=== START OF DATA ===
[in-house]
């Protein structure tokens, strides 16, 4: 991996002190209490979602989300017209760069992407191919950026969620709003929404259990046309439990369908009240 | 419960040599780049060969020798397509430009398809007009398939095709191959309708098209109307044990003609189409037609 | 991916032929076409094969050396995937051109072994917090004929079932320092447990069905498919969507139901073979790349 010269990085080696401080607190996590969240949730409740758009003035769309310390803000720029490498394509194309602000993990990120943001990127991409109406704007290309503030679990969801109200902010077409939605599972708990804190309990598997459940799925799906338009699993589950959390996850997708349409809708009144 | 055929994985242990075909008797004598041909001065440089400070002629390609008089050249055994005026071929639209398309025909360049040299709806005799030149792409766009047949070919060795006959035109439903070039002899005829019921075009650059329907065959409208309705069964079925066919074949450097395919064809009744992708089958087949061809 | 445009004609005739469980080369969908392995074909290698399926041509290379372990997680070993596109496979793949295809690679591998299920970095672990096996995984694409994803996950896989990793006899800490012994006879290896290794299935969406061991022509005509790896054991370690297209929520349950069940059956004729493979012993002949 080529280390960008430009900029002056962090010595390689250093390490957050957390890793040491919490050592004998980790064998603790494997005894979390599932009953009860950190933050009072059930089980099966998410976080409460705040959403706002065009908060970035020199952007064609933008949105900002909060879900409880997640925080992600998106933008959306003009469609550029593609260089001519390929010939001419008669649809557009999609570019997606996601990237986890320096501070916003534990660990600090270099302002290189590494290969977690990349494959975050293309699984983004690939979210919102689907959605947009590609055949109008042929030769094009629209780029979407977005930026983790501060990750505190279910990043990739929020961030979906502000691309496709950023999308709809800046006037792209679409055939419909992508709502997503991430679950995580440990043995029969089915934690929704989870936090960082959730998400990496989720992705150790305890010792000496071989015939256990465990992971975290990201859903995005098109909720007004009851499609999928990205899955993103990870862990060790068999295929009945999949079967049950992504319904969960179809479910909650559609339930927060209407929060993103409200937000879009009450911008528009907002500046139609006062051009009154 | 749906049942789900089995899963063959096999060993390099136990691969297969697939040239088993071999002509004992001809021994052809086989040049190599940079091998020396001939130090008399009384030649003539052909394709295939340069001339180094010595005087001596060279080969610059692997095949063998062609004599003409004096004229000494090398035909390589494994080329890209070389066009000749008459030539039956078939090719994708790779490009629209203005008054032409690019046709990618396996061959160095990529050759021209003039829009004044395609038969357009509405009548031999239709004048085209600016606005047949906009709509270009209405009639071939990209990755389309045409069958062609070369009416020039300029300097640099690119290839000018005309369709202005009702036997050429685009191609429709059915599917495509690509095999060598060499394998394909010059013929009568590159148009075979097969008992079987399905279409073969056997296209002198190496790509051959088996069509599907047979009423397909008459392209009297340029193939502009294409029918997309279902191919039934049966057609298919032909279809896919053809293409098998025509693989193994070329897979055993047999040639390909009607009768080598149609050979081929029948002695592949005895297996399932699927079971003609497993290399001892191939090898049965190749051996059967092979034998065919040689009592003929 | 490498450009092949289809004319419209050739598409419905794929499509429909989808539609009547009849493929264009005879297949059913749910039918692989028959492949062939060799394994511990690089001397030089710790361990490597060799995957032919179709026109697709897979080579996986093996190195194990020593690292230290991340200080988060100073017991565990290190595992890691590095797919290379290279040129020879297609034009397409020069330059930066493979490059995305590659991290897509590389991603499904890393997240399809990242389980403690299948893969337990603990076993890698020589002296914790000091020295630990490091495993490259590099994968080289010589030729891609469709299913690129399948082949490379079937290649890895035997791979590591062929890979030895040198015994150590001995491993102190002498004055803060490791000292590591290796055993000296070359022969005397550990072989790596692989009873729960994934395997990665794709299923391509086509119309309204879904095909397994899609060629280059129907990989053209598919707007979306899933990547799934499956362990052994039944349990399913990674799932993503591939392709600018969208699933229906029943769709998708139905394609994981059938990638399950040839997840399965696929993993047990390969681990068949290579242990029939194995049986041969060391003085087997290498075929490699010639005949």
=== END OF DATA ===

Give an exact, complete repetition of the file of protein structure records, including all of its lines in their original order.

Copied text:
[in-house]
């Protein structure tokens, strides 16, 4: 991996002190209490979602989300017209760069992407191919950026969620709003929404259990046309439990369908009240 | 419960040599780049060969020798397509430009398809007009398939095709191959309708098209109307044990003609189409037609 | 991916032929076409094969050396995937051109072994917090004929079932320092447990069905498919969507139901073979790349 010269990085080696401080607190996590969240949730409740758009003035769309310390803000720029490498394509194309602000993990990120943001990127991409109406704007290309503030679990969801109200902010077409939605599972708990804190309990598997459940799925799906338009699993589950959390996850997708349409809708009144 | 055929994985242990075909008797004598041909001065440089400070002629390609008089050249055994005026071929639209398309025909360049040299709806005799030149792409766009047949070919060795006959035109439903070039002899005829019921075009650059329907065959409208309705069964079925066919074949450097395919064809009744992708089958087949061809 | 445009004609005739469980080369969908392995074909290698399926041509290379372990997680070993596109496979793949295809690679591998299920970095672990096996995984694409994803996950896989990793006899800490012994006879290896290794299935969406061991022509005509790896054991370690297209929520349950069940059956004729493979012993002949 080529280390960008430009900029002056962090010595390689250093390490957050957390890793040491919490050592004998980790064998603790494997005894979390599932009953009860950190933050009072059930089980099966998410976080409460705040959403706002065009908060970035020199952007064609933008949105900002909060879900409880997640925080992600998106933008959306003009469609550029593609260089001519390929010939001419008669649809557009999609570019997606996601990237986890320096501070916003534990660990600090270099302002290189590494290969977690990349494959975050293309699984983004690939979210919102689907959605947009590609055949109008042929030769094009629209780029979407977005930026983790501060990750505190279910990043990739929020961030979906502000691309496709950023999308709809800046006037792209679409055939419909992508709502997503991430679950995580440990043995029969089915934690929704989870936090960082959730998400990496989720992705150790305890010792000496071989015939256990465990992971975290990201859903995005098109909720007004009851499609999928990205899955993103990870862990060790068999295929009945999949079967049950992504319904969960179809479910909650559609339930927060209407929060993103409200937000879009009450911008528009907002500046139609006062051009009154 | 749906049942789900089995899963063959096999060993390099136990691969297969697939040239088993071999002509004992001809021994052809086989040049190599940079091998020396001939130090008399009384030649003539052909394709295939340069001339180094010595005087001596060279080969610059692997095949063998062609004599003409004096004229000494090398035909390589494994080329890209070389066009000749008459030539039956078939090719994708790779490009629209203005008054032409690019046709990618396996061959160095990529050759021209003039829009004044395609038969357009509405009548031999239709004048085209600016606005047949906009709509270009209405009639071939990209990755389309045409069958062609070369009416020039300029300097640099690119290839000018005309369709202005009702036997050429685009191609429709059915599917495509690509095999060598060499394998394909010059013929009568590159148009075979097969008992079987399905279409073969056997296209002198190496790509051959088996069509599907047979009423397909008459392209009297340029193939502009294409029918997309279902191919039934049966057609298919032909279809896919053809293409098998025509693989193994070329897979055993047999040639390909009607009768080598149609050979081929029948002695592949005895297996399932699927079971003609497993290399001892191939090898049965190749051996059967092979034998065919040689009592003929 | 490498450009092949289809004319419209050739598409419905794929499509429909989808539609009547009849493929264009005879297949059913749910039918692989028959492949062939060799394994511990690089001397030089710790361990490597060799995957032919179709026109697709897979080579996986093996190195194990020593690292230290991340200080988060100073017991565990290190595992890691590095797919290379290279040129020879297609034009397409020069330059930066493979490059995305590659991290897509590389991603499904890393997240399809990242389980403690299948893969337990603990076993890698020589002296914790000091020295630990490091495993490259590099994968080289010589030729891609469709299913690129399948082949490379079937290649890895035997791979590591062929890979030895040198015994150590001995491993102190002498004055803060490791000292590591290796055993000296070359022969005397550990072989790596692989009873729960994934395997990665794709299923391509086509119309309204879904095909397994899609060629280059129907990989053209598919707007979306899933990547799934499956362990052994039944349990399913990674799932993503591939392709600018969208699933229906029943769709998708139905394609994981059938990638399950040839997840399965696929993993047990390969681990068949290579242990029939194995049986041969060391003085087997290498075929490699010639005949």